“Take it seriously”: Four steps to foster a healthy workplace


Dr Ron Ehrlich. Source: Supplied.

Is your business fulfilling its potential? Is it in good health?

Most businesses still rely on their workforce to prepare, deliver, interact and support their services, clients or customers, not to mention each other.

The health of a workforce is either the greatest asset or liability of a business.

So how healthy is your team?

The answer to that question may be one of the most important you make as a business owner or manager.

1. Take it seriously

Perhaps the most important step is simple yet profound: take the health of your workforce seriously

You and your team will benefit from prioritised wellbeing, and so will your bottom line.

Research shows that for every dollar spent on health and wellness there is a $6 return.

But often business pay lip service to workplace health — a talk, a few office plants or a bowl of fruit.

In reality, however, the trickle-down effect of workplace health has far-reaching implications not just for the business, but also for the managers themselves, employees, their families and the community at large.

2. Understand stress

Most people today acknowledge stress plays an increasingly significant role in their lives and affects their health.

In fact, studies show more than 50% of Australian workers feel overwhelmed a significant proportion of the time. Business leaders are not immune from stress either, with studies showing up to 80% of business leaders are concerned about stress in their workplace.

The key is to identify and minimise stress. But in order to solve a problem, it helps to understand the extent of the problem.

In our modern world, a ‘stress’ is anything that compromises our immune system, mentally or physically.

In an increasingly stressful world, finding a work-life balance, improving engagement and productivity, while reducing the ill-effects of stress would seem to be a reasonable goal. The ultimate win-win, in fact.

3. Flexible working arrangement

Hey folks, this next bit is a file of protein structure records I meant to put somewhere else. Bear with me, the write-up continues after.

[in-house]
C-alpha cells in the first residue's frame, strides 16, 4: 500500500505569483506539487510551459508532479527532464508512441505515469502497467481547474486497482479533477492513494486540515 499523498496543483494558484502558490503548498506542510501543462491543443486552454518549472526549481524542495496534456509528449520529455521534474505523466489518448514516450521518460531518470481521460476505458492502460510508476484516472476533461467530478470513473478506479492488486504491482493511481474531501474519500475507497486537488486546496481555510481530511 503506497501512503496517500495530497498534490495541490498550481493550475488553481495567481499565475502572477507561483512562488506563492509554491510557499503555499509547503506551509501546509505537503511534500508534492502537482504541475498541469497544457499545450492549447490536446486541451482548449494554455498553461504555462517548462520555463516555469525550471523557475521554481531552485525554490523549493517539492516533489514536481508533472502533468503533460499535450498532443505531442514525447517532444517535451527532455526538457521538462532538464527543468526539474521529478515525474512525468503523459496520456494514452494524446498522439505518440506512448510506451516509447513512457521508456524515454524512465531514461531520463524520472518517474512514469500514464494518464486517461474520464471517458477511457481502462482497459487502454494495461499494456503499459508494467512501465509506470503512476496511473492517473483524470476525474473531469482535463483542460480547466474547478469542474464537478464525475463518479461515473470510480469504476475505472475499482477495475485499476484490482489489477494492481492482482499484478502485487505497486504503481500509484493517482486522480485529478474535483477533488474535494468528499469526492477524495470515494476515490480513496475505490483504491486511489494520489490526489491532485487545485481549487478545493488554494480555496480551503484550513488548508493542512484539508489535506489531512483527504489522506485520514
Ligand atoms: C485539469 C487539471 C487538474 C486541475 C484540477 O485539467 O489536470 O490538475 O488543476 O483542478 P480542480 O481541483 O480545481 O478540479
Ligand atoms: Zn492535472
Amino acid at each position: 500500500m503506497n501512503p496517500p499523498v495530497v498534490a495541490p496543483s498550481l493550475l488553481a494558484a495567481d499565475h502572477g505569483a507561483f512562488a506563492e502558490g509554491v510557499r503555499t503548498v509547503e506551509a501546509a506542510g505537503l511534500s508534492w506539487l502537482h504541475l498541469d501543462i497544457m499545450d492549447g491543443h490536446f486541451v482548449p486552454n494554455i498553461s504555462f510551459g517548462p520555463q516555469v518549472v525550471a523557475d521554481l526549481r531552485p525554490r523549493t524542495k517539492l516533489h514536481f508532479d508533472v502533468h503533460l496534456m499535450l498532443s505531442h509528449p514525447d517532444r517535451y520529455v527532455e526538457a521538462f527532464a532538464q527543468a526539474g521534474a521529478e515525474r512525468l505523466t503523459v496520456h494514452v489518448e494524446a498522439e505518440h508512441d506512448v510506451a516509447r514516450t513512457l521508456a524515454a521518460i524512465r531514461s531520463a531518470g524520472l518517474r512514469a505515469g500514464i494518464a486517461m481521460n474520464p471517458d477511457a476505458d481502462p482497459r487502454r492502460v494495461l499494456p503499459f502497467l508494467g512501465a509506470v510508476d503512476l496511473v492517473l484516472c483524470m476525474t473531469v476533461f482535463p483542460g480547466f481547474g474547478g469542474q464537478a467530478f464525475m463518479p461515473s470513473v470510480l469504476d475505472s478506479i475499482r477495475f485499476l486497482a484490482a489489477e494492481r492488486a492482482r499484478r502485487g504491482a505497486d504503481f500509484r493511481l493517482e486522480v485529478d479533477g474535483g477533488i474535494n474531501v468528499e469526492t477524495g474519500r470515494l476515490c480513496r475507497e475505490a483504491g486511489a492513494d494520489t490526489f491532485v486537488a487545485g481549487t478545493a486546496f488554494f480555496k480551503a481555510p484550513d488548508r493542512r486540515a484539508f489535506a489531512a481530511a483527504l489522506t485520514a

Employers too often equate hours worked with productivity.

But new research challenges this notion, articulating what most employees feel, but are not always able to verbalise. There is a point of diminishing return, which is reflected in the engagement and health of the workforce.

Absenteeism and presenteeism, which is showing up for work but not being at your best, costs the Australian economy $35 billion each year or 3% of GDP.

When organisations also factor in the indirect costs of absenteeism, such as replacement labour, lost productivity and increased stress and risk to others, absenteeism comes at huge costs, particularly to those that have to manage and cover for it.

A recent trial in New Zealand saw employees shift to a four-day work week, while still being paid for five days.

The results have far-reaching implications for our stressed workforce. Importantly, 78% of those in the trial found they had a better work-life balance, while the company reported a positive effect on job attitudes, performance and engagement, plus an improvement in productivity, teamwork, customer service and a feeling of wellbeing.

4. Build resilience

While identifying and minimising the stresses of our modern world is one side of the equation, it’s equally important to focus on a wellness program that builds resilience and delivers.

A wellness program should focus on five pillars: sleep, breathe, nourish, movement and thought.

A holistic approach to health built on sensible, achievable, sustainable principles can transform a workforce, and a community.

Imagine a wellness program focused on sleep and breathe.

More than 50% of Australian workers surveyed don’t get enough sleep, which affects every aspect of their lives.

Poor sleep affects memory, empathy, cognitive skills, energy levels, immune system, aging and much more, in turn affecting engagement and productivity.  Lack of quality sleep is a significant business issue, affecting leaders and employees alike.

A business that values the health of its workforce is a business people will want to work for and work with.

Business is a fact of life for individuals and their families, so business owners and managers are uniquely placed to make a difference — not just to their bottom line, but to society as a whole.

Take control of workplace wellness, prioritise health and be the best you can be, individually and collectively.

NOW READ: From Atlassian and Canva to Salesforce, here are the 50 best places to work in Australia

NOW READ: Why leadership is vital for tackling workplace mental health


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